Standard Lesson

BioBags: Linking Literature and Life

3 - 5
Lesson Plan Type
Standard Lesson
Estimated Time
Five 30- to 40-minute sessions
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A BioBag is a kind of literature autobiography, a collection of written works that represent memories or milestones in a person's life. The texts might include books, letters, diaries, recipes, and so on, all representing various aspects of a life story. In this lesson, the teacher starts by sharing his or her own BioBag with the class. Next, students visit a website to learn about several children's authors and the texts that inspired them. Then students interview one another about the texts that have been important in their lives. Finally, students put together their own BioBags and present them to the class.

Featured Resources

From Theory to Practice

  • The Literature Autobiography Bags (BioBags) described could include any text that is significant to students from books to letters to greeting cards.

  • Literature can evoke strong emotions in students and allow them to get to know each other in a different way.

  • BioBags can introduce students to a variety of literature and can encourage them to read a particular title because a classmate loved it.

  • BioBags are enjoyable for students from elementary grades through university.


Common Core Standards

This resource has been aligned to the Common Core State Standards for states in which they have been adopted. If a state does not appear in the drop-down, CCSS alignments are forthcoming.

State Standards

This lesson has been aligned to standards in the following states. If a state does not appear in the drop-down, standard alignments are not currently available for that state.

NCTE/IRA National Standards for the English Language Arts

  • 1. Students read a wide range of print and nonprint texts to build an understanding of texts, of themselves, and of the cultures of the United States and the world; to acquire new information; to respond to the needs and demands of society and the workplace; and for personal fulfillment. Among these texts are fiction and nonfiction, classic and contemporary works.
  • 8. Students use a variety of technological and information resources (e.g., libraries, databases, computer networks, video) to gather and synthesize information and to create and communicate knowledge.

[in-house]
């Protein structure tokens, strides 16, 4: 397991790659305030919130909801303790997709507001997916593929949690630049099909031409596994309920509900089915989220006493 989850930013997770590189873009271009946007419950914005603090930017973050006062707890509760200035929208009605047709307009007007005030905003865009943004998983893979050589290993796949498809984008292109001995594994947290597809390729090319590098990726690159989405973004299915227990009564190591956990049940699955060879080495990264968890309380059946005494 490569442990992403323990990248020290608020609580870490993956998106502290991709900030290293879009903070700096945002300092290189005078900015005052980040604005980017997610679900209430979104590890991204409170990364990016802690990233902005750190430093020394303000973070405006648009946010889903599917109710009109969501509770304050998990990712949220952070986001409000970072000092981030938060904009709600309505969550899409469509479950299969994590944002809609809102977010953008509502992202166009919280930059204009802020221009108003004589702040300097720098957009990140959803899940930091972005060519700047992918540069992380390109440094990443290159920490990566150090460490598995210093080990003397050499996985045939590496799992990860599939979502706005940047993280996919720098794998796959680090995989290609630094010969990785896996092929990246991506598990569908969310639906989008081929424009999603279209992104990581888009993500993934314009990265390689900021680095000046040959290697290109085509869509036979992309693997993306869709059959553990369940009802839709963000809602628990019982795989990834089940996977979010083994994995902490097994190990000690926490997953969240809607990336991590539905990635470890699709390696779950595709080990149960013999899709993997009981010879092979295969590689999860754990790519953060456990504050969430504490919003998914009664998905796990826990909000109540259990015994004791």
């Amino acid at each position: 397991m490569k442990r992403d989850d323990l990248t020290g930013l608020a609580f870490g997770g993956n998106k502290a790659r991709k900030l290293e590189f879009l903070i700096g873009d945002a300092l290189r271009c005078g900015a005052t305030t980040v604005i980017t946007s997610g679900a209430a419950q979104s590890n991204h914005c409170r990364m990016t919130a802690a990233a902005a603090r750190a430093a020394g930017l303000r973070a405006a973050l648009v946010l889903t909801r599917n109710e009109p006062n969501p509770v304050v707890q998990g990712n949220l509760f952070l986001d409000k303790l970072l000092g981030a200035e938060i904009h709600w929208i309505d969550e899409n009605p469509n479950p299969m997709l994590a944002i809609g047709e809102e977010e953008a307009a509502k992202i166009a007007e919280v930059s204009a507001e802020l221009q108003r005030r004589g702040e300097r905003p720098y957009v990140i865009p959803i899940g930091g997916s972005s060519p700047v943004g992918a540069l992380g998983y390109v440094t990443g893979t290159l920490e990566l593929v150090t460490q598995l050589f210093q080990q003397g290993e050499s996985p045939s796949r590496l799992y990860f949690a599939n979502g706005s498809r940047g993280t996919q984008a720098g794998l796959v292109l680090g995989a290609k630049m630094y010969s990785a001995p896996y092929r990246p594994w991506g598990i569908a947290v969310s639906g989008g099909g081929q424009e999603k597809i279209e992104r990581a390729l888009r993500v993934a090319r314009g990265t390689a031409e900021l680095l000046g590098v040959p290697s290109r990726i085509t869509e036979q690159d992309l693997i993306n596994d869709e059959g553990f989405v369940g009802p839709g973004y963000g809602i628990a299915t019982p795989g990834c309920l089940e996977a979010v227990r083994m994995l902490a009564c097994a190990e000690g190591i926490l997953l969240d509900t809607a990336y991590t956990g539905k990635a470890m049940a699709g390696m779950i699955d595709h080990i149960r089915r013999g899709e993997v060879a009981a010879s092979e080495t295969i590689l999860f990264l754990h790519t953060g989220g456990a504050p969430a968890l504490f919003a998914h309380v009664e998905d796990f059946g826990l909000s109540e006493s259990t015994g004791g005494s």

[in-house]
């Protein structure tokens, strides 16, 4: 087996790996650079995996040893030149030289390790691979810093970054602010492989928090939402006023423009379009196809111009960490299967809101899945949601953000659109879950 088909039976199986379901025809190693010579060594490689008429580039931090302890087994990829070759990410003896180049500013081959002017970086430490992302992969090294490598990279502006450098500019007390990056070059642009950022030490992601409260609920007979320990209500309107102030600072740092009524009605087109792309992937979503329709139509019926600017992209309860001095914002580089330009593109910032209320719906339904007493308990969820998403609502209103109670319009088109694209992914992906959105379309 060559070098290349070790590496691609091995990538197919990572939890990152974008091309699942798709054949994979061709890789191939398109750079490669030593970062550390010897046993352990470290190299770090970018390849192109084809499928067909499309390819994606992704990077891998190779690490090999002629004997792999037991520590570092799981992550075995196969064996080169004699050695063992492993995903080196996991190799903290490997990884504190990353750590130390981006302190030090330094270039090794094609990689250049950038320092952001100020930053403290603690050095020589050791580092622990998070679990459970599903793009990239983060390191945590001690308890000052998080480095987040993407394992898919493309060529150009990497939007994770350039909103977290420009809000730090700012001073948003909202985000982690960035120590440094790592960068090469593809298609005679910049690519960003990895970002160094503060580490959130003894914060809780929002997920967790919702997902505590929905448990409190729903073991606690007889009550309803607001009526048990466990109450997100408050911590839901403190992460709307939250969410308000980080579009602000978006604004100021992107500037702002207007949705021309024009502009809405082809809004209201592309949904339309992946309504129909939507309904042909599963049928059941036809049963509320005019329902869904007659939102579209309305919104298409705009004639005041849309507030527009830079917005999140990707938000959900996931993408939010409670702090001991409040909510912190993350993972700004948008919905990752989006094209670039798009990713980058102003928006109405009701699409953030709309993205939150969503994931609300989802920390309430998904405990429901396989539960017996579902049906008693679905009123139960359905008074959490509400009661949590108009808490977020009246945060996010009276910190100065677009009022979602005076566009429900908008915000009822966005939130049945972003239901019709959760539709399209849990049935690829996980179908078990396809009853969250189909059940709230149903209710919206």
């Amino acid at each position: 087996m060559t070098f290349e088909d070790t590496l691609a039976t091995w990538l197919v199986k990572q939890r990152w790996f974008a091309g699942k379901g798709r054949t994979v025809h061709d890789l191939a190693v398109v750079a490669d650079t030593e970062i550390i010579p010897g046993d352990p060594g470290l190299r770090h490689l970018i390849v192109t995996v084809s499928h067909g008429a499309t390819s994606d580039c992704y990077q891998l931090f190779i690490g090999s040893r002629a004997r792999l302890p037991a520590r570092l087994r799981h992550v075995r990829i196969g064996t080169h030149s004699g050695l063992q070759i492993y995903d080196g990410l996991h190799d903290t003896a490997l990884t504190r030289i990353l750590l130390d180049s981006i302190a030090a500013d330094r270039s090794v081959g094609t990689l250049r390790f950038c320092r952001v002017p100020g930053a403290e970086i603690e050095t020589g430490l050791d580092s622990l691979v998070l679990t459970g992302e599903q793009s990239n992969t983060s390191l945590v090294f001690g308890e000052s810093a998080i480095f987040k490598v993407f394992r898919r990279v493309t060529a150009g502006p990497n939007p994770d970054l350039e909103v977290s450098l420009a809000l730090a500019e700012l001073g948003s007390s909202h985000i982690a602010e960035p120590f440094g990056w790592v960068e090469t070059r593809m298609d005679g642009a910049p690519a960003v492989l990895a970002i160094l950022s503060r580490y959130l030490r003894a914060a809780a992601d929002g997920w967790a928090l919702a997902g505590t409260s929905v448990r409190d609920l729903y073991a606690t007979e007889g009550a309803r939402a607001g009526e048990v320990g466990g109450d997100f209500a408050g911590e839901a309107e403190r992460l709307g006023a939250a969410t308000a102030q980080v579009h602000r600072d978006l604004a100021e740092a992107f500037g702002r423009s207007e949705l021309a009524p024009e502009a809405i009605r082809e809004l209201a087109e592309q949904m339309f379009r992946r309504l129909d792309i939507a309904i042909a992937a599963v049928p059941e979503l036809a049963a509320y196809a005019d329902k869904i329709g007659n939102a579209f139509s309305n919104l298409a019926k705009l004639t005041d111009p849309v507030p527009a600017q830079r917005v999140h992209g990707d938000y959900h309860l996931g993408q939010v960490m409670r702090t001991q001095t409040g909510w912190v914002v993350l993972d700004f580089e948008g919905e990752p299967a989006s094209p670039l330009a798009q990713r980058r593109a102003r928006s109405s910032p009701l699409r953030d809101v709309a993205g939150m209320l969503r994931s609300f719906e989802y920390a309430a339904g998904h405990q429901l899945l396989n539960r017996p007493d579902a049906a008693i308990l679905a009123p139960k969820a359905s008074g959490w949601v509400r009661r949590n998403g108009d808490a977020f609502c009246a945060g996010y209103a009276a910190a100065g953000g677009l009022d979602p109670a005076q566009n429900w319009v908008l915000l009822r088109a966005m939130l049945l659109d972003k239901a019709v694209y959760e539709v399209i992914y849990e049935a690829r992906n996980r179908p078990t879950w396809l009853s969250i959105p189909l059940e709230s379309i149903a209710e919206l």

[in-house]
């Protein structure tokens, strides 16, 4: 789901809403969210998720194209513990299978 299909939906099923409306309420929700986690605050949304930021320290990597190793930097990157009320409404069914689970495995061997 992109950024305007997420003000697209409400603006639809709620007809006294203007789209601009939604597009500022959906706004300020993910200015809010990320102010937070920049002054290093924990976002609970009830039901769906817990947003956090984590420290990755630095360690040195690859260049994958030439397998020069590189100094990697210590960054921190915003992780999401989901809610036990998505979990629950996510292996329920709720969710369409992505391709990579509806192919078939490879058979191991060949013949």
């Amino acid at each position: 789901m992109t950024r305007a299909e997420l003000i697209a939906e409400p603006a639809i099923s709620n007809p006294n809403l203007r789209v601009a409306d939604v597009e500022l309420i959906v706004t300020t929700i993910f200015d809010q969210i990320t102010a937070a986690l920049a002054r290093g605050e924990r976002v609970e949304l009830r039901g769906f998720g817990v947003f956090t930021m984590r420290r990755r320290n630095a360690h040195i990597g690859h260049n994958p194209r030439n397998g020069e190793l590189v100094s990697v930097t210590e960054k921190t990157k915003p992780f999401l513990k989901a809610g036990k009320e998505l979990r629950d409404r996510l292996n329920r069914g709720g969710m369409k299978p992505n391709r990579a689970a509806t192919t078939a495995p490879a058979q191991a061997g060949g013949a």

• 12. Students use spoken, written, and visual language to accomplish their own purposes (e.g., for learning, enjoyment, persuasion, and the exchange of information).

Materials and Technology

  • Computers with Internet access

  • Overhead projector

  • Several small tables (or desks) for displaying students' BioBags




1. Using the BioBag Assignment sheet as a guide, prepare your own BioBag to share with your students. Include a variety of literature, such as a book you loved as a child, a letter from someone important, a special recipe, songs or poems, travel brochures, or a diary or journal. The idea is to assemble a collection of texts that have significance for your life.

2. Make a copy for each student of the BioBag Assignment sheet and BioBag Rubric for use in Session 1.

3. Access and become familiar with the Reading Rockets: Video Interviews. Bookmark the site on the computers students will use in Session 2. Note: To see the video interviews you will need RealOne Player or Windows Media Player installed on your computer. Most computers already have one of these installed, but if not, you can download RealOne Player or Windows Media Player free of charge.

4. Assemble a collection of books written by the authors featured in the video interviews using the Video Interviews Booklist (or other titles by these authors available in your school or public library).

5. Make a copy for each student of the Video Interviews Worksheet. Also make an overhead transparency of the worksheet for use in Session 2.